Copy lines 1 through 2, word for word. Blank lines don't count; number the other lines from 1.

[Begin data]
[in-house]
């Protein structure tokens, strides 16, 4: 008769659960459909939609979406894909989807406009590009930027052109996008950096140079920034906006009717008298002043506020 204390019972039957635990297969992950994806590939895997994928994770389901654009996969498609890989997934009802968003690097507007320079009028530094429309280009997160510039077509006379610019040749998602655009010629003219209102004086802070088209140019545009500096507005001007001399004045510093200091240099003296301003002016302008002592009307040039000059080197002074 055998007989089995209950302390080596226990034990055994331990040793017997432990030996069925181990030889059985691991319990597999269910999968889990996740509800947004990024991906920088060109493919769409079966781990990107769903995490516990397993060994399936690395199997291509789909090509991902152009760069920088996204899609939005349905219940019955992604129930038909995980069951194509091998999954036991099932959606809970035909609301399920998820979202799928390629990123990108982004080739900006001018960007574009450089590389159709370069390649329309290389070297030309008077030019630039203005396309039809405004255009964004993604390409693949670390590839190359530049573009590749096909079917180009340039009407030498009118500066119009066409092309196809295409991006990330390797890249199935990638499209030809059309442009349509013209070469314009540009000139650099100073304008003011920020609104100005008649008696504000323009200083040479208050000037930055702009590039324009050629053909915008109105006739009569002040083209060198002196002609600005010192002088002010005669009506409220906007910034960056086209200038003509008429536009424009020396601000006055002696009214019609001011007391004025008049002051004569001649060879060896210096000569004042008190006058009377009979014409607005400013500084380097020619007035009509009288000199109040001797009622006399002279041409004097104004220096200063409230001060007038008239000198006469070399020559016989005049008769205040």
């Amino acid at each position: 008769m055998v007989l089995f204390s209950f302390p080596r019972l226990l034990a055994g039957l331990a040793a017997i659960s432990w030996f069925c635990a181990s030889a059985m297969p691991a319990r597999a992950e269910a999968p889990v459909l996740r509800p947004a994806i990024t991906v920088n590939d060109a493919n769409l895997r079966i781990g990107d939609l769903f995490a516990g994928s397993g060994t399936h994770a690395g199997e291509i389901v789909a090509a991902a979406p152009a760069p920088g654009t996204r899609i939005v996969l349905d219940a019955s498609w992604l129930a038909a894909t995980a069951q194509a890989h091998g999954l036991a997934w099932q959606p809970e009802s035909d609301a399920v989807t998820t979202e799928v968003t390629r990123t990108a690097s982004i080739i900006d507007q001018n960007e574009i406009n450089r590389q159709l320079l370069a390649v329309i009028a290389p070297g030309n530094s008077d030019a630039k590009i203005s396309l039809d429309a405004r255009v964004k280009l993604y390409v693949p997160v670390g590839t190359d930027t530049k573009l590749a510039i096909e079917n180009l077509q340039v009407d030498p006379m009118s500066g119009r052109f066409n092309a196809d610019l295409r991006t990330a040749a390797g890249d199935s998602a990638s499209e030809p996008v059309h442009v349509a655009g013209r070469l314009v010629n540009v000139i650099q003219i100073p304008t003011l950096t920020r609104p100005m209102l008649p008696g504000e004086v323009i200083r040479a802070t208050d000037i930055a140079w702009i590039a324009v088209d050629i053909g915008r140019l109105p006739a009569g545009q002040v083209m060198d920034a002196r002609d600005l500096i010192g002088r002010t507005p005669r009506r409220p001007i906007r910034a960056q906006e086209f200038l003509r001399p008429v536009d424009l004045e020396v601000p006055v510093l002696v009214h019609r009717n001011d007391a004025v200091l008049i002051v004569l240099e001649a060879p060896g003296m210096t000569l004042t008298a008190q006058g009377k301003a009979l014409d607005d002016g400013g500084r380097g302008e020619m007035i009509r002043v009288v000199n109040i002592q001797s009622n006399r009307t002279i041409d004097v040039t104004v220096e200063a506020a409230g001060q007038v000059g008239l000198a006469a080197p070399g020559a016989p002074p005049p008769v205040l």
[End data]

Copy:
[in-house]
């Protein structure tokens, strides 16, 4: 008769659960459909939609979406894909989807406009590009930027052109996008950096140079920034906006009717008298002043506020 204390019972039957635990297969992950994806590939895997994928994770389901654009996969498609890989997934009802968003690097507007320079009028530094429309280009997160510039077509006379610019040749998602655009010629003219209102004086802070088209140019545009500096507005001007001399004045510093200091240099003296301003002016302008002592009307040039000059080197002074 055998007989089995209950302390080596226990034990055994331990040793017997432990030996069925181990030889059985691991319990597999269910999968889990996740509800947004990024991906920088060109493919769409079966781990990107769903995490516990397993060994399936690395199997291509789909090509991902152009760069920088996204899609939005349905219940019955992604129930038909995980069951194509091998999954036991099932959606809970035909609301399920998820979202799928390629990123990108982004080739900006001018960007574009450089590389159709370069390649329309290389070297030309008077030019630039203005396309039809405004255009964004993604390409693949670390590839190359530049573009590749096909079917180009340039009407030498009118500066119009066409092309196809295409991006990330390797890249199935990638499209030809059309442009349509013209070469314009540009000139650099100073304008003011920020609104100005008649008696504000323009200083040479208050000037930055702009590039324009050629053909915008109105006739009569002040083209060198002196002609600005010192002088002010005669009506409220906007910034960056086209200038003509008429536009424009020396601000006055002696009214019609001011007391004025008049002051004569001649060879060896210096000569004042008190006058009377009979014409607005400013500084380097020619007035009509009288000199109040001797009622006399002279041409004097104004220096200063409230001060007038008239000198006469070399020559016989005049008769205040």